She’s still a teenager, but success has been a long time coming for Rebbeca Marie Gomez, better known by her stage name Becky G.
“I got signed when I was 14, started in music when I was nine. I’m 19 now, so that makes it 10 years in total,” said the singer, rapper and actress.
A self-proclaimed “firecracker,” Becky G’s bouncy mix of bilingual pop and hip-hop has propelled her into celebrity status, particularly among digitally connected millennials and Gen Z fans.
Her 2014 breakthrough hit “Shower” was her first Top 20 hit in the United States, with the video racking more than 232 million YouTube views to date.
“Since I can remember, I’ve always been singing, performing or dancing. In the living room while I was cleaning the house, with all my cousins, anywhere, you name it. We could be walking around at the grocery store and I was just dancing all the time and singing,” she said backstage before her Degree Women concert at the iHeart Radio Theater in Burbank, California.
With such an ebullient personality, one might think that Gomez, the eldest of four children raised in a close-knit Mexican-American family, has led a charmed life. But it wasn’t always easy. When she was 9, her family lost their home in Moreno Valley, California (about an hour east of Los Angeles). It was time to do what many families across the country were forced to do during the recession — downsize. In the case of Becky G’s family, that meant moving into her grandparents’ converted garage in Inglewood, a working-class neighborhood of Los Angeles.
“That was my midlife crisis, my coming of age,” she recalled. “It was that moment when I was like, ‘I need to be a woman, I need to get myself together, what am I going to do?’”
What she did was get to work. Gomez started doing voice-overs and auditioning for commercials. “Our financial struggles are what really turned me to the entertainment industry,” she shared.
“I think too, because my parents are so young, I felt like we were growing up together. Aside from all the hardships that we went through, I still feel that I had a really great childhood because there was never any lack of unity, of family, of love or support. A lot of people are like, ‘Damn, you grew up in Inglewood?’ thinking it’s really tough and I was just fine. My parents always did the best to give us the best that they could.”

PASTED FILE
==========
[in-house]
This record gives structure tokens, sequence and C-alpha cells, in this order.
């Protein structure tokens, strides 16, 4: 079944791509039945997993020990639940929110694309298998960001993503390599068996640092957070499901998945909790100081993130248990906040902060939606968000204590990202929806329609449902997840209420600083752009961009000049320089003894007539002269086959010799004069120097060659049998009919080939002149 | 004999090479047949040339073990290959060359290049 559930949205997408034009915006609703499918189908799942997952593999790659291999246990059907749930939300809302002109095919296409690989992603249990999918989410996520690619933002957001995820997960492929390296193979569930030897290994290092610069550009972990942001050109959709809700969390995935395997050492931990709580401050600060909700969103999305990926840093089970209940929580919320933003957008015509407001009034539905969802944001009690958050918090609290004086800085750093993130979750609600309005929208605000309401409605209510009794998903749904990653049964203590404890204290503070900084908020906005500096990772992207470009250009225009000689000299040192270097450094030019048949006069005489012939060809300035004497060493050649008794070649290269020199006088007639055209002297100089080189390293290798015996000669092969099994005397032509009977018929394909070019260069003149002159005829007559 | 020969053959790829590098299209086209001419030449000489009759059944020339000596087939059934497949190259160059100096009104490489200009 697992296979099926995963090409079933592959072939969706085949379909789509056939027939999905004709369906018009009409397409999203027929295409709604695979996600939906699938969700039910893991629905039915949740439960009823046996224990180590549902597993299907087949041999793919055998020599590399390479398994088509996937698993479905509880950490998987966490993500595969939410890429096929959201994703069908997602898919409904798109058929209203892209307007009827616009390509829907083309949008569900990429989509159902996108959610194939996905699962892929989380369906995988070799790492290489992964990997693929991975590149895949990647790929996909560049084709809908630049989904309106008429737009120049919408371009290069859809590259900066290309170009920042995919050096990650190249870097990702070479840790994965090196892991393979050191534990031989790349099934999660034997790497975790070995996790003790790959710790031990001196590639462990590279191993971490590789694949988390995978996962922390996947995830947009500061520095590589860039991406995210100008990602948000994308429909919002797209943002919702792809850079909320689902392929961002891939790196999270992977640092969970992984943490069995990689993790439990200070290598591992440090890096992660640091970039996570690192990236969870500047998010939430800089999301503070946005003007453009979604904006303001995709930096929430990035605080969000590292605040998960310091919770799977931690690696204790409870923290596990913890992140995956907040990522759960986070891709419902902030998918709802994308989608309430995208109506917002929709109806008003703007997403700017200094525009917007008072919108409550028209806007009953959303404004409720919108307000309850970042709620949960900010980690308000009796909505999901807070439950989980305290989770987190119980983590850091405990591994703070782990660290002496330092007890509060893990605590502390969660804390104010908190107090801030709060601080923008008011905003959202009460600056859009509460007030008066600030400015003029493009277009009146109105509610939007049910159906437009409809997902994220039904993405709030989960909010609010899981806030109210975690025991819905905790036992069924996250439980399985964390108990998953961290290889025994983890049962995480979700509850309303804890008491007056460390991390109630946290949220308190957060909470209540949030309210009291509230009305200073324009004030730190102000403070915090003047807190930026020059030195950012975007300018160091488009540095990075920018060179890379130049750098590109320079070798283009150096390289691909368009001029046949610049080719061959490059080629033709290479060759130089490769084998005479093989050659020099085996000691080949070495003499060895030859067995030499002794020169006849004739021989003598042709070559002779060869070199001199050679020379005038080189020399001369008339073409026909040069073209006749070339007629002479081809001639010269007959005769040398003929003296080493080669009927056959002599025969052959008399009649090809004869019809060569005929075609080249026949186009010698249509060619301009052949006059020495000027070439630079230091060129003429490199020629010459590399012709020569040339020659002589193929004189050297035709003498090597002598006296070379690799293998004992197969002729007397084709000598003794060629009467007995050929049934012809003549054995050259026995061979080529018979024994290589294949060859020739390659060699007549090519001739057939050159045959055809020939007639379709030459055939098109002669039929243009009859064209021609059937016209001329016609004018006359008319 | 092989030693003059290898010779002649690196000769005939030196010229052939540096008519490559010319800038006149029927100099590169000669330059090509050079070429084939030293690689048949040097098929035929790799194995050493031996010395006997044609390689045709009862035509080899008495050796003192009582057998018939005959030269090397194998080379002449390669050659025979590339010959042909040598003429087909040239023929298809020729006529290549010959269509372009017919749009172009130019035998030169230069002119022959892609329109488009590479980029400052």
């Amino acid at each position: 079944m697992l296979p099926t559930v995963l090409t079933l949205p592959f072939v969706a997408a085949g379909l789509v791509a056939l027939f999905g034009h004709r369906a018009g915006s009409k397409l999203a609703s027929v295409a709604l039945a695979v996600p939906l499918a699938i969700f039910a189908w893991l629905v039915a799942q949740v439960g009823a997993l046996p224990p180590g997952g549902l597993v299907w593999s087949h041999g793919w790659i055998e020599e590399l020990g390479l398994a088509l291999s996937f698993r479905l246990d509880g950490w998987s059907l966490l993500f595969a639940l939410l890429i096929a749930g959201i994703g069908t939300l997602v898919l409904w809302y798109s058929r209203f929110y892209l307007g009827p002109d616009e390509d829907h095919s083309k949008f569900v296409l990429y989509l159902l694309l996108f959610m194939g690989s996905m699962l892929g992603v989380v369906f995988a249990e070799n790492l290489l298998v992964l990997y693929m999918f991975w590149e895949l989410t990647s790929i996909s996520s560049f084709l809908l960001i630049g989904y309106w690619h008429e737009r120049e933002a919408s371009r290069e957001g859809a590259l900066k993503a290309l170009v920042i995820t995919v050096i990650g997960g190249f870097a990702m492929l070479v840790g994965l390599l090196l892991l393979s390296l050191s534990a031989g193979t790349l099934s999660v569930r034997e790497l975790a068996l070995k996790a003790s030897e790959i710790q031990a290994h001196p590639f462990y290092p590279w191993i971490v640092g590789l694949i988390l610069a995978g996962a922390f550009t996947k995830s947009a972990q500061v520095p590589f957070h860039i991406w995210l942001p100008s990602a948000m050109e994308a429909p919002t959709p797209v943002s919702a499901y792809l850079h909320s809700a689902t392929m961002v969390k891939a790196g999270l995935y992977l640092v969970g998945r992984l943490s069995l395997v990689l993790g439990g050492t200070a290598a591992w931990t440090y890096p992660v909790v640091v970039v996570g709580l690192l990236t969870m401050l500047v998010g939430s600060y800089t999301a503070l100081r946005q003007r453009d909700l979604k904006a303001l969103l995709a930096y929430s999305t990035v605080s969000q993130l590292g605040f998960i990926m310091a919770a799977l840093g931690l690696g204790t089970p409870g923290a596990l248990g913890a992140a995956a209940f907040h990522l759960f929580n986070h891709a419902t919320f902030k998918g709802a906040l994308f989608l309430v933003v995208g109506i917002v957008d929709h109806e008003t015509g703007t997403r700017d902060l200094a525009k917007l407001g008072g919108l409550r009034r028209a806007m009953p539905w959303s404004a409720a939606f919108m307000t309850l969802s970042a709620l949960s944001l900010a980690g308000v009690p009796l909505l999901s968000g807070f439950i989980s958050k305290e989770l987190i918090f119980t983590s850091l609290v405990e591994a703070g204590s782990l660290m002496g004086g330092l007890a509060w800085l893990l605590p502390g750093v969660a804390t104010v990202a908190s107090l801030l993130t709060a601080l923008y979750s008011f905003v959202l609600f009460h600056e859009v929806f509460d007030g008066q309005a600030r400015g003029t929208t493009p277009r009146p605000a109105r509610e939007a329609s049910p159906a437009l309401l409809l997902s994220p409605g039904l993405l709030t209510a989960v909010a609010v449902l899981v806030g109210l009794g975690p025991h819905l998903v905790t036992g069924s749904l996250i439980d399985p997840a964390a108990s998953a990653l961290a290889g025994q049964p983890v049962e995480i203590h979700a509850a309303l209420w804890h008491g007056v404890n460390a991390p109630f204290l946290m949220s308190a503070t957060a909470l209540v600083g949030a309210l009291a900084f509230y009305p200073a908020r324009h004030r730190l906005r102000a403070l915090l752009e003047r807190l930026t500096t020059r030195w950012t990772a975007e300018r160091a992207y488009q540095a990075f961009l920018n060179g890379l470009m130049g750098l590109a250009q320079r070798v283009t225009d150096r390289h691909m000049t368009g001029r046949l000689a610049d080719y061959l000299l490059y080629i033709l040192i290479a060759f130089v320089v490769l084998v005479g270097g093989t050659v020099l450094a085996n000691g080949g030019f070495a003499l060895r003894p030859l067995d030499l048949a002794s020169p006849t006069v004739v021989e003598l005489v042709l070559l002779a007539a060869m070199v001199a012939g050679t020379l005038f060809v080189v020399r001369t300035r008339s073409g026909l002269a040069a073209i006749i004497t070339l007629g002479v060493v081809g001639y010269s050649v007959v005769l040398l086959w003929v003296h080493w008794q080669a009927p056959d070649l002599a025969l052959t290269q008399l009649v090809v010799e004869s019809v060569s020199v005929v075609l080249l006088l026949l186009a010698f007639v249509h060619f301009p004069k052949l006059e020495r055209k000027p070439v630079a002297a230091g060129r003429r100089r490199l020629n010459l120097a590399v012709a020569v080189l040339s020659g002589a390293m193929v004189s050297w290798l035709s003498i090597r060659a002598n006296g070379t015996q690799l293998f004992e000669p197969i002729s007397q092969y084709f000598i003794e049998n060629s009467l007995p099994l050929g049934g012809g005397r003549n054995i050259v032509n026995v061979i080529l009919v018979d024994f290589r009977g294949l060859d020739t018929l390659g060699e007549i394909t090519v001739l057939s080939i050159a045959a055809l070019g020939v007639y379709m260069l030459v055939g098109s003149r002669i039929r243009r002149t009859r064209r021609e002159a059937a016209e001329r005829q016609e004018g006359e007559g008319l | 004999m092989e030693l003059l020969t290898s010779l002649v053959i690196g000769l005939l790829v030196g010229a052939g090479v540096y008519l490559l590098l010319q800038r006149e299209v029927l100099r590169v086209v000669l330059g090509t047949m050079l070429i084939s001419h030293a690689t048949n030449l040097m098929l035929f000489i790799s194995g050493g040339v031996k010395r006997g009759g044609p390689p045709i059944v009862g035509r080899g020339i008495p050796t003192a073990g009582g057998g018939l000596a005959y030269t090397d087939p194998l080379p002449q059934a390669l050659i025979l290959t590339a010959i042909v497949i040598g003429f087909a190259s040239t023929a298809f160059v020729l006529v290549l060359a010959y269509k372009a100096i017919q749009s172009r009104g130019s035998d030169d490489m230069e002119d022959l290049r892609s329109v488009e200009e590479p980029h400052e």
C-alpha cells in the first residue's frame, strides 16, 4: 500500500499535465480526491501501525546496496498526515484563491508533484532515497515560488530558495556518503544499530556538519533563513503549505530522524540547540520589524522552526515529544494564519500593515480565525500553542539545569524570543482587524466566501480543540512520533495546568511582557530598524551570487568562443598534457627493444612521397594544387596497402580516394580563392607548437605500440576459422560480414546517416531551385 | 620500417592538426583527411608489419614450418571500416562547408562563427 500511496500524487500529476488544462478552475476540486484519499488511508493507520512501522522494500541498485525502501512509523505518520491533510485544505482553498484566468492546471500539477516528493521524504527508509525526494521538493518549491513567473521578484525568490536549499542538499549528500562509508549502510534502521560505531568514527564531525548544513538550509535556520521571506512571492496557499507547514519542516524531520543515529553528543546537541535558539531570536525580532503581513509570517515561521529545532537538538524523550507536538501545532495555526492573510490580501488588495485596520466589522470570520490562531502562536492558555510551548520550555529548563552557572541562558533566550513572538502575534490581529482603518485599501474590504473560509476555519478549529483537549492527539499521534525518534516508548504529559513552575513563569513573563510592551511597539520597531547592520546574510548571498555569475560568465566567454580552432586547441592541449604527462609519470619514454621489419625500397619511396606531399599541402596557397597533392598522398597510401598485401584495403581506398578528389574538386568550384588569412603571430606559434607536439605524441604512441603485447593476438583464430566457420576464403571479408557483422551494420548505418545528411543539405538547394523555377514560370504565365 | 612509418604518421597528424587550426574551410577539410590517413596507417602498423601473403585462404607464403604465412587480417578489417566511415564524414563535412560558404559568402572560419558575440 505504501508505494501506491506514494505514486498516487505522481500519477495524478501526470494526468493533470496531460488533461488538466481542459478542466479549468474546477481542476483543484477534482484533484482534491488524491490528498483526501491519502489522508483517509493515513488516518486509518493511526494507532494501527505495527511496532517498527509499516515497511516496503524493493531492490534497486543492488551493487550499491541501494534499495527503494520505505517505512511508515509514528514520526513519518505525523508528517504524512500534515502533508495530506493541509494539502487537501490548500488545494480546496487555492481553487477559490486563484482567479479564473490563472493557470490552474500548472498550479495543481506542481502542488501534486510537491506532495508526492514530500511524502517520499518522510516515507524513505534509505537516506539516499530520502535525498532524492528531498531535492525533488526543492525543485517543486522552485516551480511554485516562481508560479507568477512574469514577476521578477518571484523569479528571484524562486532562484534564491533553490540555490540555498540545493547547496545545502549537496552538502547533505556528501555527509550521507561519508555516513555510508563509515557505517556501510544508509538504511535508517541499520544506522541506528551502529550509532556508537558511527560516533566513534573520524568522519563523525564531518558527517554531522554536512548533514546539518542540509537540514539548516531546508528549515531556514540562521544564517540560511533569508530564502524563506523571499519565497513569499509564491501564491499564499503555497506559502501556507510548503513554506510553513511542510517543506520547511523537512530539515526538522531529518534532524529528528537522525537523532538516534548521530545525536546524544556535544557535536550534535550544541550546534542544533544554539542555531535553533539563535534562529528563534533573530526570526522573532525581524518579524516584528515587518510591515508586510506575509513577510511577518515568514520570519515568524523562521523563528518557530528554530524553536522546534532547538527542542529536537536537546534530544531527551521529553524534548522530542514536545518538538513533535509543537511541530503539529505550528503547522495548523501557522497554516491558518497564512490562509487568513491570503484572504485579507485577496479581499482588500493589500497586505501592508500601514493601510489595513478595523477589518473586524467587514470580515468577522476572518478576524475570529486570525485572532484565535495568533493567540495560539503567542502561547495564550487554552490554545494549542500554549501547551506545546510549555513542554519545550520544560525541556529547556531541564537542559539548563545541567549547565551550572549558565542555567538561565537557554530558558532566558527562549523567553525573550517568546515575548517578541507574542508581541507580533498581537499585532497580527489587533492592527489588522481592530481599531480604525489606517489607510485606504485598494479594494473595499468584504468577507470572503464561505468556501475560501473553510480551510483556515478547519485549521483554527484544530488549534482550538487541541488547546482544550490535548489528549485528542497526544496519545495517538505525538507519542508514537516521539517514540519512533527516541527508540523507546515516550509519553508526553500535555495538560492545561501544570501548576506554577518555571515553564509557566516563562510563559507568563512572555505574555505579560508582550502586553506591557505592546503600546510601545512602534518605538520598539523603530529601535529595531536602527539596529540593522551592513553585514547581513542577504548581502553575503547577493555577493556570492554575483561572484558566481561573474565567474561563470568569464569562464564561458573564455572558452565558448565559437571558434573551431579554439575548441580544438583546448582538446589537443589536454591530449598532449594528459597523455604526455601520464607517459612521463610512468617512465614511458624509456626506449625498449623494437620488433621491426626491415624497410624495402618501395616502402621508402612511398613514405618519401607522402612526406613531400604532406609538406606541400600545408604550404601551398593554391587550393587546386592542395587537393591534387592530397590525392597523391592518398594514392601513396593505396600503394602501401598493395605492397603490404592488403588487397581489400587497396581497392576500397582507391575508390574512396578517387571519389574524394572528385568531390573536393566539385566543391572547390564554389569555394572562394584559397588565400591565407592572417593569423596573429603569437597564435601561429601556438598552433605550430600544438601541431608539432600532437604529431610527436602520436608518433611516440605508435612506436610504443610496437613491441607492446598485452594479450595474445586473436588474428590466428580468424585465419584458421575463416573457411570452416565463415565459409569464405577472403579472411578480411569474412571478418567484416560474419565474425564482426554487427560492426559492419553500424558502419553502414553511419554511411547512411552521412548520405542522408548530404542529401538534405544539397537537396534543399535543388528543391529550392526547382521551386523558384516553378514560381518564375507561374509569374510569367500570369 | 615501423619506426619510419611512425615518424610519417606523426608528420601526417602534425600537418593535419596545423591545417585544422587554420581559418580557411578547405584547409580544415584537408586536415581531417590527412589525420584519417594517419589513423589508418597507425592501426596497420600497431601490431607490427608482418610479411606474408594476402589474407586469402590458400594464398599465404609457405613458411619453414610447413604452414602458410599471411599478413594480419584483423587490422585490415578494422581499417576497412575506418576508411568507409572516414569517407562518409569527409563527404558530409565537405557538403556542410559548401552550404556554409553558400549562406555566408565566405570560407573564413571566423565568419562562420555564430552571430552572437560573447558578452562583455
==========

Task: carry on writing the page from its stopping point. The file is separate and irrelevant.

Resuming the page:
In 2011, she began uploading videos to YouTube singing her own lyrics over other artists’ tracks. It wasn’t long before the DIY productions caught the attention of a well-connected music producer and just like that, her life “changed completely.”
A couple years later, Gomez released her debut EP entitled “Play It Again” featuring the single “Can’t Get Enough” with Pitbull. The song received heavy rotation on Latin radio and became her first No. 1 Latin Airplay track. It was a moment that crystallized what she had dreamed about since she was a little girl.
“Con ganas! Just go for it!” she mused. “You can literally make your life whatever you want it to be as long as you believe in it. So if you have a dream and you say ‘I can do it’ you will do it. It’s hard, don’t get me wrong. Having patience is really important. Being patient with yourself, being patient with the people around you.”
For Gomez, patience is especially important in our culture of instant gratification and obsession with fame. “For some people, [success] happens quickly. But for me and my situation, it was not that at all. It was not pretty and not glamorous all the time. It’s nice to be able to be myself and have my fans accept that. At the end of the day, real recognizes real. That’s what people connect to – genuine people.”
Along with making music, Gomez is filming the big-budget remake of the ’90s TV series “Power Rangers,” where she plays the Yellow Power Ranger, Trini Kwan. The movie is set for a March 2017 release that will no doubt boost Gomez to even more success.
“I feel very lucky,” she said, “but I think that no matter how much success comes my way, I’m always gonna live like I’m broke.”
That said, Gomez confessed that there is one splurge she couldn’t resist. “This last Christmas my family and I moved into a new home. People are like, ‘Why didn’t you buy your own house?’ And my response is, ‘Why do I want to travel the world by myself and then come home into a house by myself?’ We live together. I don’t live with them, they don’t live with me. We live together. Until I’m married, I won’t be going anywhere! Good food, somebody to do laundry with. Why would I leave that?”